Brief #  105 Foreign Policy

Title: The Prosecution  of Alexei Navalny

By Tim Irwin

February 4rd, 2021


Alexei Navalny was recently sentenced to three and a half years in prison for violating his probation from a 2014 case in which he was convicted of embezzlement. He violated probation because he was unable to contact his parole officer was because he had been poisoned . The poisoning occurred in Siberia and Navalny was flown to Germany where he was able to recover.  Investigative reporters eventually were able to conclude the poisoning, caused by a military nerve agent,  was carried out by Russia’s Federal Security Service (FSB). Navalny himself says that Vladimir Putin spearheaded the effort.

Alexei Navalny has been a thorn in the side of Putin ever since he came onto the political scene. He has been involved in a multitude of anti-corruption campaigns across Russia. These efforts have led to a number of criminal charges,, levied against him, he most recent and relevant being the embezzlement charge of 2014.

The  European Court of Human Rights ruled Navalny’s  embezzlement trial was a violation of his right to a fair trial. However, after this ruling,  a Moscow  court repeated its’ sentencing, causing Russia’s Central Electoral Commission to bar him from running for president in 2018. Since then, he has led a number of other movements to combat  corruption within Russia’s government, which we believe led  in his poisoning. The Kremlin denies any involvement in the attack.

The poisoning occurred in August of 2020 while Navalny was on a flight from Tomsk to Moscow. The chemical weapon used was a Novichok agent developed by the USSR  during the cold war. It was the same agent as the one used in the poisoning of Sergei Skripal, a former Russian military intelligence officer just two years earlier. After being sent to a hospital in Moscow, Navalny was flown to Berlin to get further treatment. On December 29th, 2020, the Russian government a announced that Navalny was wanted on account of violating his probation period. Navalny was undaunted by this announcement, and chose to return to Russia where he was immediately arrested. A court recently has sentenced him to spend 3 years in a Siberian prison camp.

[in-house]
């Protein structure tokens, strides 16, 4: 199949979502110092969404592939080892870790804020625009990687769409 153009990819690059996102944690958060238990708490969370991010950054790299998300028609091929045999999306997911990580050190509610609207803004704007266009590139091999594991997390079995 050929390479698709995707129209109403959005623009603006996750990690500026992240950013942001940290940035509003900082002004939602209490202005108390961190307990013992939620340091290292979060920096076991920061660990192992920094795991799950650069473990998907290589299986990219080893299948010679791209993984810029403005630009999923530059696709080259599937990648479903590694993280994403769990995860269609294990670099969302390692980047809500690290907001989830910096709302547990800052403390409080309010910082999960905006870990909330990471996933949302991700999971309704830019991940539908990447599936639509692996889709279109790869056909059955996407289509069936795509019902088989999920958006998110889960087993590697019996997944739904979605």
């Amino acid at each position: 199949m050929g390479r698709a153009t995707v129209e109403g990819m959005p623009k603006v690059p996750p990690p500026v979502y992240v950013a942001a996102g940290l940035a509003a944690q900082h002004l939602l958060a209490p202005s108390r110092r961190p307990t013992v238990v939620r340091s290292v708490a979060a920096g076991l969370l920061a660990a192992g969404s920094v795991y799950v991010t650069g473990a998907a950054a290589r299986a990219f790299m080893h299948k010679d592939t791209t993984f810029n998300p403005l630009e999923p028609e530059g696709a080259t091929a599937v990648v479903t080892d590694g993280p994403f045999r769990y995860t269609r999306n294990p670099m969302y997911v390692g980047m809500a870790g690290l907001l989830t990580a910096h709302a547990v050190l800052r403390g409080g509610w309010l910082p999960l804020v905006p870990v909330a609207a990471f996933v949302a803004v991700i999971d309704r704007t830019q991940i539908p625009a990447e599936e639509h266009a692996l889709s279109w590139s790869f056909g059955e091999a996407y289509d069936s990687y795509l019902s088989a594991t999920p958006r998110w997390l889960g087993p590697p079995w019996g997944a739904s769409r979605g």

The responses to Navalny’s detainment and subsequent conviction were met with massive backlash both internally and internationally. From the moment he was arrested after touching down on January 18th, there were huge protests in Moscow, resulting in the arrests of over 5,000 people.

The call for his immediate release was echoed throughout the western world, with many countries pledging their support for Navalny. The new Biden Administration has followed suit and done the same. The U.S. Secretary of State has condemned the sentencing and has called for Navalny’s release, along with the many thousands arrested during the protests. The initial poisoning back in August resulted in many European countries placing sanctions on a number of Putin’s inner circle. According to Navalny’s Chief of Staff, Leonid Volkov, this is exactly the type of action needed to produce a desired change within Russia. Volkov has stated that using personal sanctions targeting Putin’s inner circle could incite infighting among the wealthy elites. However, sanctions, unless specific, such as what Volkov is stating, can be harmful to the general population because the government can easily shift the burden to them.

The Biden Administration and the administration’s  National Security Team is currently reviewing the best course of action to take against Russia. Besides Navalny, the review also includes the SolarWinds hack as well as the alleged bounties placed on American troops

Engagement Resources: – Article detailing specific sanctions. – Navalny’s YouTube Channel

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